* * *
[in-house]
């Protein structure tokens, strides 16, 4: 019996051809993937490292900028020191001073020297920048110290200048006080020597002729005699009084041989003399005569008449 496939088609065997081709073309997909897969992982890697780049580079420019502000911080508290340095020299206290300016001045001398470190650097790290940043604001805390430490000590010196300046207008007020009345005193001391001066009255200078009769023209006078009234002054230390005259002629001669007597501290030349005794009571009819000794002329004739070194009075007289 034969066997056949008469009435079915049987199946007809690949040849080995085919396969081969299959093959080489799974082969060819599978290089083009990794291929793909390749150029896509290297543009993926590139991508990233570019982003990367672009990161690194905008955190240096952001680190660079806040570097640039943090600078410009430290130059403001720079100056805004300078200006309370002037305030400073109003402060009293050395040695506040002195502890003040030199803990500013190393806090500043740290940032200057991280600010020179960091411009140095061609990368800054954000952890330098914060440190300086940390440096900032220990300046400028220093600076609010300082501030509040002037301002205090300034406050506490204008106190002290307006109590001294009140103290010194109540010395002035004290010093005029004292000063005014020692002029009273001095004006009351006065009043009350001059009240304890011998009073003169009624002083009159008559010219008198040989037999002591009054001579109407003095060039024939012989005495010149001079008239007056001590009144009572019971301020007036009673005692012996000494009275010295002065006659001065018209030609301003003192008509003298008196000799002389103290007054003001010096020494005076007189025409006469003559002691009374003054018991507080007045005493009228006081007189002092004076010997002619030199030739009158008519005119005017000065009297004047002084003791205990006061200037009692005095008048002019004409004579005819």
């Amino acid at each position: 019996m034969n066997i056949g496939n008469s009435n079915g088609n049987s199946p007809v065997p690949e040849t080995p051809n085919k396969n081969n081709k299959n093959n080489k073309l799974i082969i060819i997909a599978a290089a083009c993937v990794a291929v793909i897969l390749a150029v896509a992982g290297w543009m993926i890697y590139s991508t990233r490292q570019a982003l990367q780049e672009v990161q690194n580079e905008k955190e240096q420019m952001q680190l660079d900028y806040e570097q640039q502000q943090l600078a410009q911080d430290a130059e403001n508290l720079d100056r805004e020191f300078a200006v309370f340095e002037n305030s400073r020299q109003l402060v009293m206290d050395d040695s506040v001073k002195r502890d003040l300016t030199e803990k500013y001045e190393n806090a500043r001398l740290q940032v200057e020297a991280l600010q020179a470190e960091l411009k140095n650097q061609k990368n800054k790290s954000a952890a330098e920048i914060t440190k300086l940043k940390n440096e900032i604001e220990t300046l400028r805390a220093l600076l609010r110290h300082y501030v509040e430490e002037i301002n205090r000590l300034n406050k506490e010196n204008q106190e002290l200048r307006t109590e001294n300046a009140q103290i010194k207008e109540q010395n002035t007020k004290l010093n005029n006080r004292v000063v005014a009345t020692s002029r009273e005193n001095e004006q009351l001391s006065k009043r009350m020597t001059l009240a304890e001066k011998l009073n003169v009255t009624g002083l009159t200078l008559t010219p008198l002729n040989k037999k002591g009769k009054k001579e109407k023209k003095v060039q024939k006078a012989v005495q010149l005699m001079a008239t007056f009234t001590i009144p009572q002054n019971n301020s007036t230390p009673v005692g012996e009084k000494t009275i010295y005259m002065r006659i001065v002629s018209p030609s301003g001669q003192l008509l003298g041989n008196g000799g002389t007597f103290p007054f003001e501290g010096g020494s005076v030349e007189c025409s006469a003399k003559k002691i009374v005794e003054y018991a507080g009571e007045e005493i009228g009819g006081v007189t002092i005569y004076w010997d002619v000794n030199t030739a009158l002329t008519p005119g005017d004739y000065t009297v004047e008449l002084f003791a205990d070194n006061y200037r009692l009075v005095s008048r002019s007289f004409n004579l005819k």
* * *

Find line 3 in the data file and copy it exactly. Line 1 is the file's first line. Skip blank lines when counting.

């Amino acid at each position: 019996m034969n066997i056949g496939n008469s009435n079915g088609n049987s199946p007809v065997p690949e040849t080995p051809n085919k396969n081969n081709k299959n093959n080489k073309l799974i082969i060819i997909a599978a290089a083009c993937v990794a291929v793909i897969l390749a150029v896509a992982g290297w543009m993926i890697y590139s991508t990233r490292q570019a982003l990367q780049e672009v990161q690194n580079e905008k955190e240096q420019m952001q680190l660079d900028y806040e570097q640039q502000q943090l600078a410009q911080d430290a130059e403001n508290l720079d100056r805004e020191f300078a200006v309370f340095e002037n305030s400073r020299q109003l402060v009293m206290d050395d040695s506040v001073k002195r502890d003040l300016t030199e803990k500013y001045e190393n806090a500043r001398l740290q940032v200057e020297a991280l600010q020179a470190e960091l411009k140095n650097q061609k990368n800054k790290s954000a952890a330098e920048i914060t440190k300086l940043k940390n440096e900032i604001e220990t300046l400028r805390a220093l600076l609010r110290h300082y501030v509040e430490e002037i301002n205090r000590l300034n406050k506490e010196n204008q106190e002290l200048r307006t109590e001294n300046a009140q103290i010194k207008e109540q010395n002035t007020k004290l010093n005029n006080r004292v000063v005014a009345t020692s002029r009273e005193n001095e004006q009351l001391s006065k009043r009350m020597t001059l009240a304890e001066k011998l009073n003169v009255t009624g002083l009159t200078l008559t010219p008198l002729n040989k037999k002591g009769k009054k001579e109407k023209k003095v060039q024939k006078a012989v005495q010149l005699m001079a008239t007056f009234t001590i009144p009572q002054n019971n301020s007036t230390p009673v005692g012996e009084k000494t009275i010295y005259m002065r006659i001065v002629s018209p030609s301003g001669q003192l008509l003298g041989n008196g000799g002389t007597f103290p007054f003001e501290g010096g020494s005076v030349e007189c025409s006469a003399k003559k002691i009374v005794e003054y018991a507080g009571e007045e005493i009228g009819g006081v007189t002092i005569y004076w010997d002619v000794n030199t030739a009158l002329t008519p005119g005017d004739y000065t009297v004047e008449l002084f003791a205990d070194n006061y200037r009692l009075v005095s008048r002019s007289f004409n004579l005819k």